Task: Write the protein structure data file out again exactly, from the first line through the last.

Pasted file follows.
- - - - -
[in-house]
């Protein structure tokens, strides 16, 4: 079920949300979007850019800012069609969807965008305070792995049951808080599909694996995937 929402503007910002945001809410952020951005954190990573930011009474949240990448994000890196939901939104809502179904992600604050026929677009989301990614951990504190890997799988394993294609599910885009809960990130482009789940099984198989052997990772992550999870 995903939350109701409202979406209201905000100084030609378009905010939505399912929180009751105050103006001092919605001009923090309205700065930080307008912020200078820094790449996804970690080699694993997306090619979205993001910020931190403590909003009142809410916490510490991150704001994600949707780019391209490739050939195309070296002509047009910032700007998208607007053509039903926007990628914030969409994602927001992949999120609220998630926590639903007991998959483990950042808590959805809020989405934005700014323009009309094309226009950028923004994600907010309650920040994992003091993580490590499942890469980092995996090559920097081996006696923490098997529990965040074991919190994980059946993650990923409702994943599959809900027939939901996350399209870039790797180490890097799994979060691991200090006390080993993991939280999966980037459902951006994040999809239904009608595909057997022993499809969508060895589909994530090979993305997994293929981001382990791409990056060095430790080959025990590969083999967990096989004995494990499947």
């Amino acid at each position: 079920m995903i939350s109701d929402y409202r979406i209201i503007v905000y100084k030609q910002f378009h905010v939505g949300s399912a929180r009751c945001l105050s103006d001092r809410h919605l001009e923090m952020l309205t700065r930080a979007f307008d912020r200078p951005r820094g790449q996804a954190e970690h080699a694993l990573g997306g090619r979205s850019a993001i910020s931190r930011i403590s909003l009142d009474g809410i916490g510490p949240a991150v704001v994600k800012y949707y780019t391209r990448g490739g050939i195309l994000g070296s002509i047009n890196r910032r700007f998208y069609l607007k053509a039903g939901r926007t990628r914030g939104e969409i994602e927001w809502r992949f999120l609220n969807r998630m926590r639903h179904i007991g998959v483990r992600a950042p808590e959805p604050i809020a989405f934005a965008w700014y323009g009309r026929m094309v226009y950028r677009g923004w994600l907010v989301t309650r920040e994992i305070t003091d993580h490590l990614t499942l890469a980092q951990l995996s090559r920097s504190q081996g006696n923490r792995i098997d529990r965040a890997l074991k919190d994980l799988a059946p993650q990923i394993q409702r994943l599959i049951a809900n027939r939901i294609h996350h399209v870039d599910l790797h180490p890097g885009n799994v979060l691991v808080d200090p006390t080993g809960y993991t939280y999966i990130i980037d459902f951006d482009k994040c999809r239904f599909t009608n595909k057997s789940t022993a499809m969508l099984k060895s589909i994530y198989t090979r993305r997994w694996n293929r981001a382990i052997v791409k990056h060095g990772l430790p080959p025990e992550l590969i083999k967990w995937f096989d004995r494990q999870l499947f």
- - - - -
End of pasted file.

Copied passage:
[in-house]
């Protein structure tokens, strides 16, 4: 079920949300979007850019800012069609969807965008305070792995049951808080599909694996995937 929402503007910002945001809410952020951005954190990573930011009474949240990448994000890196939901939104809502179904992600604050026929677009989301990614951990504190890997799988394993294609599910885009809960990130482009789940099984198989052997990772992550999870 995903939350109701409202979406209201905000100084030609378009905010939505399912929180009751105050103006001092919605001009923090309205700065930080307008912020200078820094790449996804970690080699694993997306090619979205993001910020931190403590909003009142809410916490510490991150704001994600949707780019391209490739050939195309070296002509047009910032700007998208607007053509039903926007990628914030969409994602927001992949999120609220998630926590639903007991998959483990950042808590959805809020989405934005700014323009009309094309226009950028923004994600907010309650920040994992003091993580490590499942890469980092995996090559920097081996006696923490098997529990965040074991919190994980059946993650990923409702994943599959809900027939939901996350399209870039790797180490890097799994979060691991200090006390080993993991939280999966980037459902951006994040999809239904009608595909057997022993499809969508060895589909994530090979993305997994293929981001382990791409990056060095430790080959025990590969083999967990096989004995494990499947």
């Amino acid at each position: 079920m995903i939350s109701d929402y409202r979406i209201i503007v905000y100084k030609q910002f378009h905010v939505g949300s399912a929180r009751c945001l105050s103006d001092r809410h919605l001009e923090m952020l309205t700065r930080a979007f307008d912020r200078p951005r820094g790449q996804a954190e970690h080699a694993l990573g997306g090619r979205s850019a993001i910020s931190r930011i403590s909003l009142d009474g809410i916490g510490p949240a991150v704001v994600k800012y949707y780019t391209r990448g490739g050939i195309l994000g070296s002509i047009n890196r910032r700007f998208y069609l607007k053509a039903g939901r926007t990628r914030g939104e969409i994602e927001w809502r992949f999120l609220n969807r998630m926590r639903h179904i007991g998959v483990r992600a950042p808590e959805p604050i809020a989405f934005a965008w700014y323009g009309r026929m094309v226009y950028r677009g923004w994600l907010v989301t309650r920040e994992i305070t003091d993580h490590l990614t499942l890469a980092q951990l995996s090559r920097s504190q081996g006696n923490r792995i098997d529990r965040a890997l074991k919190d994980l799988a059946p993650q990923i394993q409702r994943l599959i049951a809900n027939r939901i294609h996350h399209v870039d599910l790797h180490p890097g885009n799994v979060l691991v808080d200090p006390t080993g809960y993991t939280y999966i990130i980037d459902f951006d482009k994040c999809r239904f599909t009608n595909k057997s789940t022993a499809m969508l099984k060895s589909i994530y198989t090979r993305r997994w694996n293929r981001a382990i052997v791409k990056h060095g990772l430790p080959p025990e992550l590969i083999k967990w995937f096989d004995r494990q999870l499947f």